• Straining Broccoli Test: We boiled and strained one pound of broccoli florets. We then cleaned each colander to see if any small bits of broccoli remained caught in the holes or under the rim.
  • Usability and Cleanup Tests: Throughout testing, we evaluated how easy the colanders were to set up, pick up, and otherwise handle. We washed each colander by hand after every test. At the end of testing, we cleaned each colander in the dishwasher according to their manufacturer care instructions to see how they held up.

What We Learned

Hole Size Was Important for Drainage

The All-Clad model with orzo poking out of its large holes
When it came to draining, colanders with large perforations came in at the bottom of our tests, allowing orzo to escape.

Serious Eats / Madeline Muzzi

When it came to draining, hole size and placement impacted performance. The most effective colanders had small, evenly-spaced holes all along their walls and bases. These allowed water to drain out quickly without any food escaping. Some models, like the KitchenAid classic plastic colander, had varied hole sizes, with lots of space between them (20 millimeters compared to the .5 millimeters of our favorite colander). More space meant more solid surface area, which slowed drainage. Poorer-performing models took upwards of 10 seconds longer to drain than the RSVP.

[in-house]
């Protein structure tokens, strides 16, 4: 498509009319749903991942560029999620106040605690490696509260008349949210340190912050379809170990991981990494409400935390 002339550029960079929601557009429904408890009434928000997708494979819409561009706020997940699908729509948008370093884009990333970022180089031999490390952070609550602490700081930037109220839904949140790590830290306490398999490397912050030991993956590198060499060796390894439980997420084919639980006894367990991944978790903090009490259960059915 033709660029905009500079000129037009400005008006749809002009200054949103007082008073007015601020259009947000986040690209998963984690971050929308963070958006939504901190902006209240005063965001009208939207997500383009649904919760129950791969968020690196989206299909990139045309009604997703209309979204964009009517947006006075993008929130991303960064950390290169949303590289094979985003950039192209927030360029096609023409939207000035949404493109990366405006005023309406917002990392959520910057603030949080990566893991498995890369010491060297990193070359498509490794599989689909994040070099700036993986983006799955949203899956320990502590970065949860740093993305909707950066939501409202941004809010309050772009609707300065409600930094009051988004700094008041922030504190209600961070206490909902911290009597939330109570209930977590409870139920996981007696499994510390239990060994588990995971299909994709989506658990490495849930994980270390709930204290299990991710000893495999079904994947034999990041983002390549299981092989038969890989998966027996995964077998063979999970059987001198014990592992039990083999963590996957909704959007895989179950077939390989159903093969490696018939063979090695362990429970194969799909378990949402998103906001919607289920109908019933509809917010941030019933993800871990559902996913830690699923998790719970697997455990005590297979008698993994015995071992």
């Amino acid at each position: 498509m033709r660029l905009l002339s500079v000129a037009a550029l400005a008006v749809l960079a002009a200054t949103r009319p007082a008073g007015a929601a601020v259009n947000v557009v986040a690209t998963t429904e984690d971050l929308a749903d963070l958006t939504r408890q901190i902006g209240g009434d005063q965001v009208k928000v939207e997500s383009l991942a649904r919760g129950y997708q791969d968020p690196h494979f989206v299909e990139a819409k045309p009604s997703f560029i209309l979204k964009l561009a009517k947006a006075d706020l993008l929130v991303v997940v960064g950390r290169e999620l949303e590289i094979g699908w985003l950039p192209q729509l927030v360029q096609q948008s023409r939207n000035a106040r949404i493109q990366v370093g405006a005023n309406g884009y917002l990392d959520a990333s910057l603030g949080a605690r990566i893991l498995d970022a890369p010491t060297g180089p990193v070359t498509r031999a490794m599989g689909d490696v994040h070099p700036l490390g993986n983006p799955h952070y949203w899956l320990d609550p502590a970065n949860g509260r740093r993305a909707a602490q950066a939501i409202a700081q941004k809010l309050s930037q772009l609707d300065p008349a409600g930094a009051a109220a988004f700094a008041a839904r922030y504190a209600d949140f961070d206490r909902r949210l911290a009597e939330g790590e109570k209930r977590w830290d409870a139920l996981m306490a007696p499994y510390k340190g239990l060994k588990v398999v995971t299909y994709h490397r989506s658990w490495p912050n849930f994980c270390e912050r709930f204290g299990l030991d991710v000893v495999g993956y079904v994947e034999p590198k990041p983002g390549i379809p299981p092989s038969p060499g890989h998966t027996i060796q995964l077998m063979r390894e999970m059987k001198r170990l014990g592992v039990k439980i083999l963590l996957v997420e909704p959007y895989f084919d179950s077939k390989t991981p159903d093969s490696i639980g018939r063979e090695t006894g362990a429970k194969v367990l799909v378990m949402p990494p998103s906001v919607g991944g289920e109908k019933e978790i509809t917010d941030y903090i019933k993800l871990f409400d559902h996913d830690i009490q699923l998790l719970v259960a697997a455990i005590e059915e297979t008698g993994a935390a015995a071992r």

Additionally, larger holes (like the ones on the KitchenAid and All-Clad Stainless Steel Colander) allowed food to escape, creating waste. When tested with orzo, these models left the sink full of tiny noodles.

An Over-the-Sink Colander Helped Prevent Dreaded Backwash

An over-the-sink colander with pasta in it
If your sink drains slowly, we recommend getting an over-the-sink colander. If not, a standalone colander with a tall base and fast drainage will work great.

Serious Eats / Madeline Muzzi

To use a free-standing colander, you place it in the kitchen sink and pour directly from a pot into the colander. If the colander drains slowly, or if your sink is backed up, there’s a risk that water from the sink could wash back up into the colander, contaminating your food and ruining your day. We love our kitchen sinks, but we absolutely do not want to lick them, and cross contamination between the sink and our dinner is a no-go. The most foolproof way to avoid this is to use an over-the-sink colander. With a model like the U.S. Kitchen Supply, the bottom of the colander doesn’t touch the sink. So after the water runs through the mesh, there’s zero chance of it washing back up.

If your sink drains normally, a free-standing model with a fast drain time and tall (one-inch) base, like our favorite from RSVP, will work just fine.

Textured Holes Trapped Food Bits

An up close look at the textured surface of a colander with bits of broccoli trapped in it
The diamond-shaped mesh of the Williams Sonoma colander tore at and trapped food.

Serious Eats / Madeline Muzzi